Phil Parkinson on the cameras of Welcome to Wrexham and the beating of Mourinho

For Phil Parkinson, one memory stands out above all others of the afternoon when his Bradford City team inflicted one of the best FA Cup all time crashes in Premier league leaders chelsea at Stamford Bridge.

“We were losing 2-1,” says the 55-year-old, who this weekend hopes to write another chapter in FA Cup folklore as manager of Wrexham, the non-league club owned by Hollywood duo Ryan Reynolds and Rob McElhenney.

“But we started the second half on the right foot, really taking the game to Chelsea. José Mourinho was sitting down but then he stopped in the technical area with that look in his eyes, as if to say that he knew the game was slipping away from him.

“As a manager, you can feel it. You see that the opposition starts faster and is more aggressive. And you know exactly how difficult it can be to turn it back on within the middle of football, even in a team as good as Chelsea.

Mourinho’s presentiment was prophetic. Three unanswered second-half goals by a League One side combined for the princely sum of just £7,500 meant the FA Cup had a new band of heroes to celebrate.

Chelsea had won all 10 of their home league games that season, conceding just three goals in those games, and would go on to win the title with three games remaining, adding to the sense of disbelief surrounding City’s 4–2 triumph. .

The eighth anniversary of that colossal overturn was this Tuesday. Parkinson was busy preparing for Wrexham’s trip to Gateshead in the National League that same evening, so he had little time to dwell on the memory of beating a £200m Chelsea XI ($248m according to conversion rates). today) in transfer fees, with another £99m of talent sitting on the sidelines.

But he remains proud of an afternoon that ended with Mourinho shaking hands with all the Bradford players in the visitors’ dressing room before praising the giant slayers for showing “big balls”.

“Everything clicked for us against Chelsea,” adds Parkinson, who returns to fourth-round action on Sunday as top-flight players of the Championship. sheffield united Head to a sold-out Racecourse Ground.

“Even in the first half, when we were two goals behind, we played very well. That helped because no one was thinking, ‘Wow, it’s 2-0, how many could finish this?’

“We got a goal just before half time and the belief just went away from there. It was everything that makes the cup so magical.”

January 2022, Huish Park, Yeovil

Wrexham, who sit third in the National League table after winning seven of their previous 10 league games, are trailing 1-0 at half time. Fans who have made the long journey from North Wales are far from happy with their team’s performance in the first 45 minutes.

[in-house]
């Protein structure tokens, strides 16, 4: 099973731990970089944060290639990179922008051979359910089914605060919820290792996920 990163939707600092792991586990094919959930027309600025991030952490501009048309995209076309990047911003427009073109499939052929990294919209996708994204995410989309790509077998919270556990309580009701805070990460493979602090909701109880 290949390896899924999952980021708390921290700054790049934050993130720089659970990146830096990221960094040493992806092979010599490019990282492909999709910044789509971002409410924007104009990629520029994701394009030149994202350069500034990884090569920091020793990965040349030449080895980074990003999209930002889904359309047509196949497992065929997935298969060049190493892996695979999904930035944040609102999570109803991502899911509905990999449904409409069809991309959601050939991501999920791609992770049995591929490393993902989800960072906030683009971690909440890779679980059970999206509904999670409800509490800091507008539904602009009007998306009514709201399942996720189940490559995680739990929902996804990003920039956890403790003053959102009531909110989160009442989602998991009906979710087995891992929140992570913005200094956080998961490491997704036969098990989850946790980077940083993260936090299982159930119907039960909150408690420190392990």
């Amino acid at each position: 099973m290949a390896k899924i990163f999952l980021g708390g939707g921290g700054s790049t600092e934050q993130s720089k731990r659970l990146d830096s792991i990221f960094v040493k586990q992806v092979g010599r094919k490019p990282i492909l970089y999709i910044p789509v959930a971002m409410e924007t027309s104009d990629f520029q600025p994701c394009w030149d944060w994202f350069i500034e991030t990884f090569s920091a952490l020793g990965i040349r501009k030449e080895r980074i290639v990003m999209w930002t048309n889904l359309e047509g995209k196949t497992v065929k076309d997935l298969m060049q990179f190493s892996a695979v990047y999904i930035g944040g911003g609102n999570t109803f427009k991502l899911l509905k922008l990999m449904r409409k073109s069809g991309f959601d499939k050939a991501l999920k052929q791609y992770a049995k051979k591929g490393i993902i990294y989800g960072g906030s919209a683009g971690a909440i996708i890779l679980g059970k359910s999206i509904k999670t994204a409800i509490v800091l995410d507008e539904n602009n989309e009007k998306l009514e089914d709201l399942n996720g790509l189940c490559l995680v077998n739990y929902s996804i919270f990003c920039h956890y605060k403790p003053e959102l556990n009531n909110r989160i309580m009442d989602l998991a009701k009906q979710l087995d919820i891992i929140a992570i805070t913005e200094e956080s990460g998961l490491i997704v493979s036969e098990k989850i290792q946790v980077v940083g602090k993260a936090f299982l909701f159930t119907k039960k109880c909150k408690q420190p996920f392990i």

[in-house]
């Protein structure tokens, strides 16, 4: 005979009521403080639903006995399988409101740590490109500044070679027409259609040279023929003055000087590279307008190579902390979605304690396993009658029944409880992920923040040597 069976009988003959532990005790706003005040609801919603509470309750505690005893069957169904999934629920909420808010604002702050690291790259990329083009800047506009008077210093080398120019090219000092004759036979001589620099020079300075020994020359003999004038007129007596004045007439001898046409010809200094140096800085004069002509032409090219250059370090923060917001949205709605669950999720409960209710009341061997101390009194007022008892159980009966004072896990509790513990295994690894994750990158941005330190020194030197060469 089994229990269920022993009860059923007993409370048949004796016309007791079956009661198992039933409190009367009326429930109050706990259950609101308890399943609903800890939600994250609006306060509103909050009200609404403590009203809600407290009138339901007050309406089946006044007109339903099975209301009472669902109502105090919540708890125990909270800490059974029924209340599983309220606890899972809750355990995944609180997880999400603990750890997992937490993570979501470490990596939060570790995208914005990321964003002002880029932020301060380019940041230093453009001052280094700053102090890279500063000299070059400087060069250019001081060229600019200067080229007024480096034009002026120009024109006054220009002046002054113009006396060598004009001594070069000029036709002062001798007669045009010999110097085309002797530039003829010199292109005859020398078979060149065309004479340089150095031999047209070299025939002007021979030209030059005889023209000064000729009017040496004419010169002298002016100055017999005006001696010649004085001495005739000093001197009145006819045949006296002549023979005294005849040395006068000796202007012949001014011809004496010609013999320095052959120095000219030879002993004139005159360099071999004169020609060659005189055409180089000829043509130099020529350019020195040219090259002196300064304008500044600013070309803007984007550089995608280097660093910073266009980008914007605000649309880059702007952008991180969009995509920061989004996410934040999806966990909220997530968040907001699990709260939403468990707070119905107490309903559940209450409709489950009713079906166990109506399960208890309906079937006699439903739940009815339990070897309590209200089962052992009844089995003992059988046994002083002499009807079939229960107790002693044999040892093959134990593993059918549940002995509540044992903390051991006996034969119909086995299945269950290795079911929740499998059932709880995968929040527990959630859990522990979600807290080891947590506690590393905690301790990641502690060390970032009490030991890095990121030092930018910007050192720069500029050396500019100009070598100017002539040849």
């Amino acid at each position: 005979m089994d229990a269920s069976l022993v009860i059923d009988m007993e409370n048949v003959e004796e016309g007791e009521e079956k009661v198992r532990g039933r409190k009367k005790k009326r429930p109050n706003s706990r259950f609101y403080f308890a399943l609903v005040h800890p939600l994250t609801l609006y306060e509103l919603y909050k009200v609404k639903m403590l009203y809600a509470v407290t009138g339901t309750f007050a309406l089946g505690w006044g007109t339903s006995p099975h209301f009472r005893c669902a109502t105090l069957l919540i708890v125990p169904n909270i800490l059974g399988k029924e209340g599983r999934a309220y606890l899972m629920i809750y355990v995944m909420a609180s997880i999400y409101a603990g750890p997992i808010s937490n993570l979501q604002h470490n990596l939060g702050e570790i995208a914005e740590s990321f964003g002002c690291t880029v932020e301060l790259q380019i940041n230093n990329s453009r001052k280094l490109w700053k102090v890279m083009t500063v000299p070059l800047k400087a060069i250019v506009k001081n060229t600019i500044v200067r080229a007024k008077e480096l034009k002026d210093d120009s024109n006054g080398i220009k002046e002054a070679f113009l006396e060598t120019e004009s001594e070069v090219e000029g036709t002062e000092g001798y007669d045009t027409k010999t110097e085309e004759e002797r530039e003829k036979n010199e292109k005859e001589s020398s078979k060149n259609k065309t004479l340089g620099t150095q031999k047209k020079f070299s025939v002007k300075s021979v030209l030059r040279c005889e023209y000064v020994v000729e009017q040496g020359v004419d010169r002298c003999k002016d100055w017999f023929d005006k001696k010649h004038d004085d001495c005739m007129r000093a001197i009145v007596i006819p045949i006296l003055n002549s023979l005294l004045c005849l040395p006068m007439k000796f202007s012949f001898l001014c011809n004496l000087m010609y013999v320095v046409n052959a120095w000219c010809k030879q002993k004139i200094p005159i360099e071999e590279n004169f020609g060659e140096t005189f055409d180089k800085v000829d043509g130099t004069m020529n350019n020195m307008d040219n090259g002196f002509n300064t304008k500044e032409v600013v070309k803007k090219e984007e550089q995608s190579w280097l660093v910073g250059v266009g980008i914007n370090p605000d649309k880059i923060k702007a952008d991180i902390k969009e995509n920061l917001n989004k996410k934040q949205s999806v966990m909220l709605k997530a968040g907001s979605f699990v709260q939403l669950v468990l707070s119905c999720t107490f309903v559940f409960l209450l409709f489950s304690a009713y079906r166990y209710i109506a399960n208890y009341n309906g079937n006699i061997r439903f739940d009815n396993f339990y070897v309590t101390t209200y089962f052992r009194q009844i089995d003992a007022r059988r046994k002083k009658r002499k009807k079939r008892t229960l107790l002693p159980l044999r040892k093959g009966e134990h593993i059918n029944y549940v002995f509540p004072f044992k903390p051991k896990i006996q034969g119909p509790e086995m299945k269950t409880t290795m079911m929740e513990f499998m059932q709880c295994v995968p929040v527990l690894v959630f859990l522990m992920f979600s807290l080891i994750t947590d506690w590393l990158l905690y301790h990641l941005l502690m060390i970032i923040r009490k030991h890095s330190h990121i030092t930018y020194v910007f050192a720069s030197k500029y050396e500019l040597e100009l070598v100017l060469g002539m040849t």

Nor, as the Wrexham players soon discover after arriving in the away dressing room, is he their manager.

“That was a fucking shame,” Parkinson yells, standing next to a tactic board that looks in danger of being blown off at any moment, such is its rage. “Absolute fucking shame.”

Over the next 30 seconds, the attitude and desire of the team are questioned with such ferocity that the Wrexham manager uses the word ‘fucking’ as a rebuke another 11 times.

It’s a swear-fest on a par with anything Neil Warnock or Peter Reid, past masters of half-time berating caught on camera, could muster at their most angry.

However, as was often the case with those two big-name managers, the tirade works, with Wrexham coming from behind to win 2-1.

When broadcast nine months later as part of the documentary series Welcome to Wrexham on FX in the US and Disney Plus in the UK, the footage was well received by fans. Here was a manager who passionately cared and wanted to do what was best for the club.

Rarely a camera-wooing manager in previous jobs despite always fully cooperating with the media, Parkinson admits it has taken him a while to get used to seeing himself on the small screen.

But it also realizes how integral the all-access documentary is to the story of a club that has been reborn since its February 2021 takeover by Deadpool star Reynolds and It’s Always Sunny in Philadelphia co-creator. McElhenney.

“Rob and Ryan in taking over the club have put Wrexham on the map,” says Parkinson. “They have been a total breath of fresh air for the whole area, not just the football club. After everything that has happened here, the fans deserve it a lot.

“This is very different to what I’ve been involved with in the past, with the TV documentary and that side. But that’s what life is all about. New challenges and embrace different situations.

“There was a period of getting to know you with the film crew. We had to build that relationship, build that understanding. There was always going to be an element of trust with the guys having the ultimate responsibility for what happened in each episode.

“But the people involved have been great and I felt like it was a very fair reflection of last season’s story. It has also been great for the profile of the club. Wherever I go, people want to talk about the documentary.

“We also have American tourists at the Racecourse Ground all the time. They are on holiday in the UK and they come down because they have seen the documentary”.